The Revolution Revisited: Effective Schools and Systemic Reform

The Revolution Revisited: Effective Schools and Systemic Reform

The Revolution Revisited: Effective Schools and Systemic Reform

The Revolution Revisited: Effective Schools and Systemic Reform

Excerpt

Why is an update on Effective Schools needed now?

The answer is simple. Pundits still pontificate about what is needed to make American schools effective, competitive, and "world-class." Gurus still grouse that little progress has been made in public school reform. Politicians still polarize communities around education issues. But in schools across the nation, thoughtful practitioners — quietly and successfully — have been working on a process of school reform known as Effective Schools.

Beginning in 1977 in Pontiac, Michigan, and then in 1978, three demonstration projects began the hard work of applying the tenets of Effective Schools to real schools in real districts. These demonstration projects were the Pontiac Project, the School Improvement Project in New York City, and Rising to Individual Scholastic Excellence (RISE) in Milwaukee. Now, in 1995, enough has been demonstrated, enough documented, and enough accomplished by practitioners to declare that the Effective Schools Process makes it possible to structure (or restructure) schools and districts so that all children learn the intended curriculum.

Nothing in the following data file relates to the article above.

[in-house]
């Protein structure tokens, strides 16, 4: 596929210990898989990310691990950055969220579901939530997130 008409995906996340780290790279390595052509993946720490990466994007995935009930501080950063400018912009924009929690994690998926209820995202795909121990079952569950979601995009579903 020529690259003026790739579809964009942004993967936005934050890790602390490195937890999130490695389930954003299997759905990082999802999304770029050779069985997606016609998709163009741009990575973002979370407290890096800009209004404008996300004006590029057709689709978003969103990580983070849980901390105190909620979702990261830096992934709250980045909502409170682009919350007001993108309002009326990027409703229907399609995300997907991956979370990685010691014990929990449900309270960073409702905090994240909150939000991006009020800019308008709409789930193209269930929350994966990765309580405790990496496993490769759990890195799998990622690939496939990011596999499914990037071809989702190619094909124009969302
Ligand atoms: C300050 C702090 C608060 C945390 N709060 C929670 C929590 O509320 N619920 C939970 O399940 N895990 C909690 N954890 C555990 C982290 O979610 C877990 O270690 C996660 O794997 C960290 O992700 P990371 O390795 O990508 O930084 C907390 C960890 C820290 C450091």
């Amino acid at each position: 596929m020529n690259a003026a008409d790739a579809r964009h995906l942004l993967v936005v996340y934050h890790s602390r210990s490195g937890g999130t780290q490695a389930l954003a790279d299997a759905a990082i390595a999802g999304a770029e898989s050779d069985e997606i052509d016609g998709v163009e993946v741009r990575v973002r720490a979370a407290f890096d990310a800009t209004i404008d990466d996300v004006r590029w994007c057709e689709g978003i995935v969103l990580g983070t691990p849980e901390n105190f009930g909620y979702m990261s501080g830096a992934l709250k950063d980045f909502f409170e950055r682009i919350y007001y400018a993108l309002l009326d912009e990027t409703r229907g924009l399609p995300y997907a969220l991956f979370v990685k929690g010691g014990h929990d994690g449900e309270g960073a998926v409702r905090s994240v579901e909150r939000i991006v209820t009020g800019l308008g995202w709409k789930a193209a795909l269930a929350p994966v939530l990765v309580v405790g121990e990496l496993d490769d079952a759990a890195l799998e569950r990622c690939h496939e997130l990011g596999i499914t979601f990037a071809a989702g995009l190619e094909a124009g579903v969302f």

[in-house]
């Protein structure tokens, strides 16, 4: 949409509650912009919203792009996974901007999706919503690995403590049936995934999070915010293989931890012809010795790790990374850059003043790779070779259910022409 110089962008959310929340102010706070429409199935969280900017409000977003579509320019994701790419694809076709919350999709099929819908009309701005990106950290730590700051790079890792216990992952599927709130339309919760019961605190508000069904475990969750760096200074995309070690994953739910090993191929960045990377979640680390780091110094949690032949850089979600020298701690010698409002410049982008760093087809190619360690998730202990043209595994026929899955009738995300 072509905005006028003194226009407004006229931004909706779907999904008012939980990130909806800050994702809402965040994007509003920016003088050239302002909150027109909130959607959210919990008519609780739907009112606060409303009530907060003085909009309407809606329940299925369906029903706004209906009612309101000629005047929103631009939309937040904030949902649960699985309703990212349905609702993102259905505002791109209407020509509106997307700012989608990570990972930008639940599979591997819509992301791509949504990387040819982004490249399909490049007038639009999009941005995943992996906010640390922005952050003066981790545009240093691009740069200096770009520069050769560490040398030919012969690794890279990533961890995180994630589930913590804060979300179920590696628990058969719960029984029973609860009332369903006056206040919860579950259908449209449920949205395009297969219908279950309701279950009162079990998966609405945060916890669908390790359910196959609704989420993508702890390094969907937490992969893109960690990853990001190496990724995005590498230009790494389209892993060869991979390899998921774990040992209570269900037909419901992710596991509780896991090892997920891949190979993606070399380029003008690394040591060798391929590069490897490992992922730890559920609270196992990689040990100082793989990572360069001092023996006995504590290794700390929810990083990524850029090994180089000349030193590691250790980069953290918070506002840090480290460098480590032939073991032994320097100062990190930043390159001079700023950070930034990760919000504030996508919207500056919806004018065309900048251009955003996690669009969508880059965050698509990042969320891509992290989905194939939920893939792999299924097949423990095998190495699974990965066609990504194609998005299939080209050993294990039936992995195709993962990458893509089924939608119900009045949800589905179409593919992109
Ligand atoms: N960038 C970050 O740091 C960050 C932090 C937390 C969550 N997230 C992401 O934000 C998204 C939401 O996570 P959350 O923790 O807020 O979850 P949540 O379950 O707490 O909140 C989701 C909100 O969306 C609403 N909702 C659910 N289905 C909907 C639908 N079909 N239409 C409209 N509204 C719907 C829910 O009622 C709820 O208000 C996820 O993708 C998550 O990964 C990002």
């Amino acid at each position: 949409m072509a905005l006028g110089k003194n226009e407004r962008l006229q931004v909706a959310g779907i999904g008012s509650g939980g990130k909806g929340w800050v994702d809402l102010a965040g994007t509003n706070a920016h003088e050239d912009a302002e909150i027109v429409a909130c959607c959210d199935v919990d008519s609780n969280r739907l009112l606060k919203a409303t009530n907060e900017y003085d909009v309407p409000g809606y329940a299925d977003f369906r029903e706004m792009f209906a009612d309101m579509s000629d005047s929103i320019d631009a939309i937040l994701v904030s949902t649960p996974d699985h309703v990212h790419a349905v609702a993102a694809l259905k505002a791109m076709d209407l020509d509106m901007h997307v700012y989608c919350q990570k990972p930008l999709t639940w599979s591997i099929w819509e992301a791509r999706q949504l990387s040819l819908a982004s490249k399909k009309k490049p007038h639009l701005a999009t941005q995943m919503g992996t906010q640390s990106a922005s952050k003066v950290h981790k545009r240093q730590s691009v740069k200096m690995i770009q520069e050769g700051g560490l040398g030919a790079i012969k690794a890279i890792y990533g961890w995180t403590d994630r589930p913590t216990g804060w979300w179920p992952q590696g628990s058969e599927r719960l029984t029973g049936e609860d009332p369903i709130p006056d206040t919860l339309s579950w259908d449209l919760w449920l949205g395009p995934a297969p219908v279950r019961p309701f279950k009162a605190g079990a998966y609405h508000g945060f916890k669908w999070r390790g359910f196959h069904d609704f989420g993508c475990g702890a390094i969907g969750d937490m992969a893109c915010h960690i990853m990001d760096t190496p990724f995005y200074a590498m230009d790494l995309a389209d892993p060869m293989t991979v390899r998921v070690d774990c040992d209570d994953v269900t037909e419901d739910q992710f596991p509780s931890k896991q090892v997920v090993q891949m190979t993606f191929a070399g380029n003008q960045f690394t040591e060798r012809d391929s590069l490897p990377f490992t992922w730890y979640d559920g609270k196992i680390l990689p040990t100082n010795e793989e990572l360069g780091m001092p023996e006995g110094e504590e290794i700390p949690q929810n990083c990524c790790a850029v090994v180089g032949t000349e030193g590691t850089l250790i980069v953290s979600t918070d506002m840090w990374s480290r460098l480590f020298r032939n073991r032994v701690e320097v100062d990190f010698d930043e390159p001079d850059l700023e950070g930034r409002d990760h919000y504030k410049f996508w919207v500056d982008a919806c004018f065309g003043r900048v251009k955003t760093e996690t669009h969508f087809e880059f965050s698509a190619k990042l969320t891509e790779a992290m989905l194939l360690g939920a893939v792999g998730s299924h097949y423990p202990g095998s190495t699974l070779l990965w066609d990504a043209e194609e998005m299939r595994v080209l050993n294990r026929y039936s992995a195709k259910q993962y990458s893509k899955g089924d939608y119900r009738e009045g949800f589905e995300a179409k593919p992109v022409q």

In a field where the top rewards go to university researchers who coin new names for old concepts and then disseminate their "flavor of the month" by making speeches, those practitioners who have worked out the Effective Schools Process run the risk of being marginalized because, well, "isn't Effective Schools old hat?" The answer is a resounding "No!" Public school practitioners understand that merely making speeches about "new" discoveries does not result in school reform. Effective Schools Research . . .

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